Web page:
In the days that follow, there’s no sense of time. You try not to listen to the discussions of divorce, the talk of getting a gun. You remember later on that your father asked you if he should commit suicide or if they, your parents, should get a divorce, like you’re some psychic or psychiatrist, instead of an eleven year old girl. You learn to walk away. You learn that you will be judged for the things you did not do rather than the things you did.

You go about your daily schedule which includes swimming in the frigid lake. The water is always icy and clean, even in one-hundred degree heat. It’s the only relief you have. You walk the country road toward the water, in goggles and snorkel, swim fins slapping the dirt path. Little kids scream and get out of the way. Then you’re smacking down a steep treed path. You take this path twice a day, your nature hikes. When you recall Park Ridge over the years, it is always about the lake and the trees.

You jump in, take the cold as a poultice, a relief from life. You swim underwater, holding your breath longer each time you surface dive. You see more clearly underwater. It’s safe. Silent. On the surface, dragonflies strafe the water.

You understand that the bride Yum Yum’s black eye makeup will run a black river down your face this summer and you won’t care.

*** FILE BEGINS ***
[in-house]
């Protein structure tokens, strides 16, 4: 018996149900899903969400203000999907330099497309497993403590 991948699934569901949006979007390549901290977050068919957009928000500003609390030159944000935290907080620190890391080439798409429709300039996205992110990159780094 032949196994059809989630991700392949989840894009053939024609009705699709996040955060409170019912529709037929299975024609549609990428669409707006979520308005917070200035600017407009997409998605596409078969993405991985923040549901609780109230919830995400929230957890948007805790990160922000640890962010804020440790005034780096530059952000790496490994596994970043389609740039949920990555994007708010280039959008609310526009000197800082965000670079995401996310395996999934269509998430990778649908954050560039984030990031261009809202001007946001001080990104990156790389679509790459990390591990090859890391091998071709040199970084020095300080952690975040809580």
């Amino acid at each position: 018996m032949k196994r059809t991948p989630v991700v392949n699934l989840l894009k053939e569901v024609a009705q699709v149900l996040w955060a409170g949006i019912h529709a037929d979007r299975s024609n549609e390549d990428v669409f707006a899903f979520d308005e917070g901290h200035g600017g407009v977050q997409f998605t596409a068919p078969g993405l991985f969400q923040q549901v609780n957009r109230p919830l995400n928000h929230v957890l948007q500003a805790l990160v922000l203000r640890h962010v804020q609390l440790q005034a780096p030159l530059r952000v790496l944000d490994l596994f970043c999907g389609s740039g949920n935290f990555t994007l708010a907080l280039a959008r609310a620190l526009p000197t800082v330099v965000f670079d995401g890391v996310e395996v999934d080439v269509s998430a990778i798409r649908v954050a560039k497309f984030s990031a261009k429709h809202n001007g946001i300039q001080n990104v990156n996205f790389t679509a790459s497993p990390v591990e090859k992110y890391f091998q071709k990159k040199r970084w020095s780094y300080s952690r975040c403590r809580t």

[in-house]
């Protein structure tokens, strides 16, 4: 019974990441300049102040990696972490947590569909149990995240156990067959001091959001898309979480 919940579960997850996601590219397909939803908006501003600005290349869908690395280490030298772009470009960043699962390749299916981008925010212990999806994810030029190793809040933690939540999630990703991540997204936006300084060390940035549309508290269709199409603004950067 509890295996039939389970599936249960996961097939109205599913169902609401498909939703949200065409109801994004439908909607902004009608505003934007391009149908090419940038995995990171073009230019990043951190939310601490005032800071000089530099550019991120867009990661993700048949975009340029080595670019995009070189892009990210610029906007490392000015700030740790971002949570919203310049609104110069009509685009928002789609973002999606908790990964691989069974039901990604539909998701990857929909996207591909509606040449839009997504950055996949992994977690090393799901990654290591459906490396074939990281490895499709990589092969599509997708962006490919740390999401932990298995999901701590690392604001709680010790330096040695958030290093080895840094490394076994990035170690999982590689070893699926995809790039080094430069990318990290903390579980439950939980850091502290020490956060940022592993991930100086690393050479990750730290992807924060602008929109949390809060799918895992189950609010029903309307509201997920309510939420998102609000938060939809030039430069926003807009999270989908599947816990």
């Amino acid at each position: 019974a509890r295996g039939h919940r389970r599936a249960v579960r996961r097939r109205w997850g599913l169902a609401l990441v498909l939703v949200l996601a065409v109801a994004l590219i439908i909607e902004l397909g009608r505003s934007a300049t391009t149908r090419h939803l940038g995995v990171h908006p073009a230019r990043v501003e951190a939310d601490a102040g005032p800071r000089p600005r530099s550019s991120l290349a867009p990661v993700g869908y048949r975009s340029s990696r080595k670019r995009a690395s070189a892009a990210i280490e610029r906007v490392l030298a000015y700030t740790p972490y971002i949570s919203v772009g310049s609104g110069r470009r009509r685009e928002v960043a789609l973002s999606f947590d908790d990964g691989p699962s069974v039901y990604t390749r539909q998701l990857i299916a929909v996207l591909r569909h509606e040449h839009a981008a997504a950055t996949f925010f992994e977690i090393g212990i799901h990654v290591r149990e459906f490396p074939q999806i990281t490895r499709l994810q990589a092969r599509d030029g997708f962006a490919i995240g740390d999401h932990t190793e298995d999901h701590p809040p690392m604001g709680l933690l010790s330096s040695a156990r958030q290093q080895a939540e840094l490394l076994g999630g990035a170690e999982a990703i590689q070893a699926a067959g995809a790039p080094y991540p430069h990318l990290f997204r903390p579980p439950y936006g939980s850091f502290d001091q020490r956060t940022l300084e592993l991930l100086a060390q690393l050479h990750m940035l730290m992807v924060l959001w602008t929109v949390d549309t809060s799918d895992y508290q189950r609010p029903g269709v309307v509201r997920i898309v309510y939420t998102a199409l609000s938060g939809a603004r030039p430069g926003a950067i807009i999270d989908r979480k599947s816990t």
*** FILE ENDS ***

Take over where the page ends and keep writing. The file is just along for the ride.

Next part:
You’re not looking so you don’t see you father’s car driving too fast toward the lake. It plummets headlong into the water, nose first.

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EVELYN SHARENOV writes fiction and creative nonfiction in all lengths—she found that flash was an excellent way to learn self-editing. Her longer work has been published in the NYTimes, the Bellevue Literary Review, the Opiate Review, Front Porch Journal, Oregon Humanities, Glimmer Train and others. A native New Yorker, she attended Hunter College and the Juilliard School, moved to Oregon and graduated from the Oregon Health Sciences University in psychiatry and now lived 3 blocks from the beach in southern California where she is working on a novel.

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Would you like to submit a story to the Mondays Are Murder series? Here are the guidelines:

—We are not offering payment, and are asking for first digital rights. The rights to the story revert to the author immediately upon publication.
—Your story should be set in a distinct location of any neighborhood in any city, anywhere in the world, but it should be a story that could only be set in the neighborhood you chose.
—Include the neighborhood, city, state, and country next to your byline.
—Your story should be Noir. What is Noir? We’ll know it when we see it.
—Your story should not exceed 750 words.
—Accepted submissions are typically published 6–8 months after their notification date and will be edited for cohesion and to conform to our house style.
—E-mail your submission to info@akashicbooks.com. Please paste the story into the body of the email, and also attach it as a PDF file.

Posted: Sep 11, 2017

Category: Mondays Are Murder | Tags: , , , , , ,